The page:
The Future in a Backpack

By Misch Pautsch Switch to German for original article

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A place at the dining table and a bed to sleep: A day at the ‘Wanteraktioun’, where even the weakest in society are allowed to be human.

Even though Luxembourg is, according to the International Monetary Fund, the country with the hightest gross domestic product per capita in the world, many homeless people are at risk of freezing to death in its streets. At the ‘Wanteraktioun’, many of these most vulnerable members of our society find warmth, both physical and human.

All is quiet In the canteen of the ‘Wanteraktioun’ (WAK). People are eating. A fork can be heared clinking, a water bottle fizzing, while muffled dialogue fragments can be heared in the background muffled, coming from the ‘Salle de repos’. Through the large window behind the food counter, a man with a backpack can be seen talking to his mobile phone, ponderously walking in circles. As he will tell us later, he is talking to his wife, who is living in a ‘chambre meublée’. A person requests him into the adjacent building. We will meet him again as he exits the building. “Rather quiet today, ” says one of the security guards, his thumbs tucked loosely behind the straps of his protective vest – standard equipment. At the moment, it seems almost ceremonial, a symbol more so than a necessary tool.

Every now and then, the relative silence of the place is shattered by the familiar beep of a metal detector, announcing yet another empty stomach. The guard jokes: “Gun? Kalashnikov?”. Small talk is supposed to shrink the power distance between searcher and searched as sports bags, backpacks and recycled shopping bags are checked. They often contain the entirity of possessions of the WAK's visitors. No pistol. No Kalashnikov. A second beep confirms: No fever either. The man gets to enter, he knows the way to the dining table.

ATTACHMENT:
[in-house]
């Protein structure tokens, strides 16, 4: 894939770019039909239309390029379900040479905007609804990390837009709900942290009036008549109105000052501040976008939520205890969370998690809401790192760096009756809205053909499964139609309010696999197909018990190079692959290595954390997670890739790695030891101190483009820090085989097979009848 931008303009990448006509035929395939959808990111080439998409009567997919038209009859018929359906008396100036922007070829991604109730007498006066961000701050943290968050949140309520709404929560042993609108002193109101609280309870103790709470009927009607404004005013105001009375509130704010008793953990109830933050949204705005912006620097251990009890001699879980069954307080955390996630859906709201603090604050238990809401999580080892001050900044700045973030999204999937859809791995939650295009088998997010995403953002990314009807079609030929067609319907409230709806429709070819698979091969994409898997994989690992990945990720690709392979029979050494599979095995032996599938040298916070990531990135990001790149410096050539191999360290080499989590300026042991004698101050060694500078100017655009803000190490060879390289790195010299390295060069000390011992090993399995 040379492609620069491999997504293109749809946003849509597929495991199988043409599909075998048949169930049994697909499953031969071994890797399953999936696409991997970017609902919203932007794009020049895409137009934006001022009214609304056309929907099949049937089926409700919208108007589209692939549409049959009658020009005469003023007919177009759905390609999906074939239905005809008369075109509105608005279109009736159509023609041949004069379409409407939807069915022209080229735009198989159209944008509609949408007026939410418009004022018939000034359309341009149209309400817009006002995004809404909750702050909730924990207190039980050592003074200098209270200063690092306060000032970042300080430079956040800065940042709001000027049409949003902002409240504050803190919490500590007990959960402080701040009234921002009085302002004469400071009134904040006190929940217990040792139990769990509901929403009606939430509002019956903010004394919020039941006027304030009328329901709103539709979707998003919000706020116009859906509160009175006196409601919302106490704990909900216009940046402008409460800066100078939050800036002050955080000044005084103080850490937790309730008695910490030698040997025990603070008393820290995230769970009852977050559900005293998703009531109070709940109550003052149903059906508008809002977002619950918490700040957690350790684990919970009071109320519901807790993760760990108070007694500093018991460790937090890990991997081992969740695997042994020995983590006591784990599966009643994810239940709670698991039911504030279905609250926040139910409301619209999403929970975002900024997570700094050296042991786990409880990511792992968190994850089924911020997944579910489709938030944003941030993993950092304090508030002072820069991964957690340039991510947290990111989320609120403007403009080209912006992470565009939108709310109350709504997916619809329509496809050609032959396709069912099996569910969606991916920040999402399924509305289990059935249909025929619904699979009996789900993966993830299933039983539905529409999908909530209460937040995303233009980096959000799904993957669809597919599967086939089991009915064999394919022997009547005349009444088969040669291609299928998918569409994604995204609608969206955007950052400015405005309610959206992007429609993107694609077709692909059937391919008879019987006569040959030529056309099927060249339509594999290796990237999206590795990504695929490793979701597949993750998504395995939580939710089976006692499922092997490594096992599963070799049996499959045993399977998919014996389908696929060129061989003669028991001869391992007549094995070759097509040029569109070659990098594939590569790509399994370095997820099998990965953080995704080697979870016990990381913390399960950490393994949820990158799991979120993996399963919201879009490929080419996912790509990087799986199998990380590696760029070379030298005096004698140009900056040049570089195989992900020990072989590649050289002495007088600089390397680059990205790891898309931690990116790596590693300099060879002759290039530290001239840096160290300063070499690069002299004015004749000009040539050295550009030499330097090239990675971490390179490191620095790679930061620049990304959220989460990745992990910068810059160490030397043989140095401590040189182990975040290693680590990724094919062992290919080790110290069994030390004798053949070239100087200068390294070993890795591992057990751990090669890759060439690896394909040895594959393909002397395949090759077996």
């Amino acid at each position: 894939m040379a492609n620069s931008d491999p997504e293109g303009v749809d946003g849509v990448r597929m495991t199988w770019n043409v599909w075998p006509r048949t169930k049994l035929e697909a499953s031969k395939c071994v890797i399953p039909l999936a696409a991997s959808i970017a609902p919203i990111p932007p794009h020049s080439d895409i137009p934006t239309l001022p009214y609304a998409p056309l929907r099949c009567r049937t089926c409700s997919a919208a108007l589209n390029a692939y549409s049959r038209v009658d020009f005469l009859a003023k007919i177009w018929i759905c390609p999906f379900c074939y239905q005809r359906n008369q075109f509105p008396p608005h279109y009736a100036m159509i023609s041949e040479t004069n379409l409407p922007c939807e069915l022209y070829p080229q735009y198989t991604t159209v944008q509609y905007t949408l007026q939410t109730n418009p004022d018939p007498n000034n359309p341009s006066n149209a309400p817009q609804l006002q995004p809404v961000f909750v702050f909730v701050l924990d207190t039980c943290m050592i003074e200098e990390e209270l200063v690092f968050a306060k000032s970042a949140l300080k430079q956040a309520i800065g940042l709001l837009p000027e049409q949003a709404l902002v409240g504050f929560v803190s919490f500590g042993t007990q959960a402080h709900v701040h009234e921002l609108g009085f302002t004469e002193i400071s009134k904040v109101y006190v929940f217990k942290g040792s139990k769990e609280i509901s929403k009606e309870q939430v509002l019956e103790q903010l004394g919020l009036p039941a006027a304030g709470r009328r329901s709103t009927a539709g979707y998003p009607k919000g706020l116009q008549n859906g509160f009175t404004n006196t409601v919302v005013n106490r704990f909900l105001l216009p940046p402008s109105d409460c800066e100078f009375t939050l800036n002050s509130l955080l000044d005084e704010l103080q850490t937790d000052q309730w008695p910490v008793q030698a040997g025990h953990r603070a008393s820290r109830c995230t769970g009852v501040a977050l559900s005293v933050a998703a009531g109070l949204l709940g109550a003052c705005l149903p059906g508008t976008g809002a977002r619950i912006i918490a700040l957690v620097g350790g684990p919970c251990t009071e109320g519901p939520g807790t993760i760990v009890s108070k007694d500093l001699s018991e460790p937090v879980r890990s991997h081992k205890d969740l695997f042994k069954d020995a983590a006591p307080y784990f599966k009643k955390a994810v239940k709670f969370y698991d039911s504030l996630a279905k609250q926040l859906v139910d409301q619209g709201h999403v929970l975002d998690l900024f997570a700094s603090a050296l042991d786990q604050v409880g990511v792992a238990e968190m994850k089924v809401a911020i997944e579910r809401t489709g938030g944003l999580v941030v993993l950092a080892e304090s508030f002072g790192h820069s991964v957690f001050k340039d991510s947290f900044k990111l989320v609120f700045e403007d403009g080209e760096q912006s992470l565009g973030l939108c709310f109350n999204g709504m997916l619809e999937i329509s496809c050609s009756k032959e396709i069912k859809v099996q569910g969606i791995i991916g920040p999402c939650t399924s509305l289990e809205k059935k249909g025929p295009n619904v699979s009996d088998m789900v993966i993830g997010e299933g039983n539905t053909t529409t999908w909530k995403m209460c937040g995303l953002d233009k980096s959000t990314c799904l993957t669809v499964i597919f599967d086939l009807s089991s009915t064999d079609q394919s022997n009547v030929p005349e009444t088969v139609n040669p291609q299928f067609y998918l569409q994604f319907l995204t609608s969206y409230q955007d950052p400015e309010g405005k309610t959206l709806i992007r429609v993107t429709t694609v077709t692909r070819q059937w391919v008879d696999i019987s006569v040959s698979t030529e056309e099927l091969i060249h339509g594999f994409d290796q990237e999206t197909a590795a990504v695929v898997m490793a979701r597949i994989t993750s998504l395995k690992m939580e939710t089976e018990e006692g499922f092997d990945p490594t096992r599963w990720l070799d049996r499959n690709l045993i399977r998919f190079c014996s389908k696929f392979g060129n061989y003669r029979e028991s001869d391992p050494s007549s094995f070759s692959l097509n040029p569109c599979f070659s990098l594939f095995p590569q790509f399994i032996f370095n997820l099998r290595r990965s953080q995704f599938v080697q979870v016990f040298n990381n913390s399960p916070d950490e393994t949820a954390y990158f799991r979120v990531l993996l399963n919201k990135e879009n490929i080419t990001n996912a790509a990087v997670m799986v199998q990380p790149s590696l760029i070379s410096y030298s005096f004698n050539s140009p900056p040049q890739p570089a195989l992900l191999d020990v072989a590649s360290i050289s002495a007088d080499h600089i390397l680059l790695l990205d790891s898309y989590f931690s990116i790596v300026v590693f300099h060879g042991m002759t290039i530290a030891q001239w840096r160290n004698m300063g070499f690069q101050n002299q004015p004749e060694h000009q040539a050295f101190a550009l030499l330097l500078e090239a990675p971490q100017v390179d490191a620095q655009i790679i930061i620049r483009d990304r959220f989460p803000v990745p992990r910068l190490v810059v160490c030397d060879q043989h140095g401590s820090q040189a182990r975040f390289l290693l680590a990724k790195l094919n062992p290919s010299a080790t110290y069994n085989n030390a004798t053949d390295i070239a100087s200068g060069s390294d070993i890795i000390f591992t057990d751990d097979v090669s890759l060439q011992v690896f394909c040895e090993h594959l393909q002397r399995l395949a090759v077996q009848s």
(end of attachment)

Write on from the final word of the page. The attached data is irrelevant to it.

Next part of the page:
“The visitors can sometimes be complicated, but mostly, they are simply misunderstood. For this job, you need a certain physical presence, ” explains the security guard standing at the door. He is a good two meters tall. There are six security guards at the site at all time during the day, three at night. They are not here to exclude people, but to inform, to defuse tensions preventively through their presence, the giant explains. “The number of interventions actually necessary depends on the time of day. Right now, at lunchtime, it's usually all good.” In the evenings, however, some people turn up drunk as they try to drown their problems. Around Christmas time, the contrast between "normal" life and life on the streets becomes especially stark. In all cases, the guard speaking seven languages helps to make the people comming here feel understood, if not in a figurative sense then maybe at least in the literal sense.

The visitors of the WAK are as diverse as they come: around 120 people from all kinds of backgrounds seek refuge from the winter cold in the beds of the night foyer every evening in mid-December. Some turn up once or twice, others sleep here every night. As the temperatures continue to fall, the night foyer organiser Caritas expects the numbers to rise: A total of 250 beds are set up, spaced as far as possible. At the ‘lunch table’ of the daytime foyer, organised by the Red Cross, between 60 and 90 people sit down every day, more at weekends and when ‘Stëmm vun the Strooss’ is not open.

Paper tiger with teeth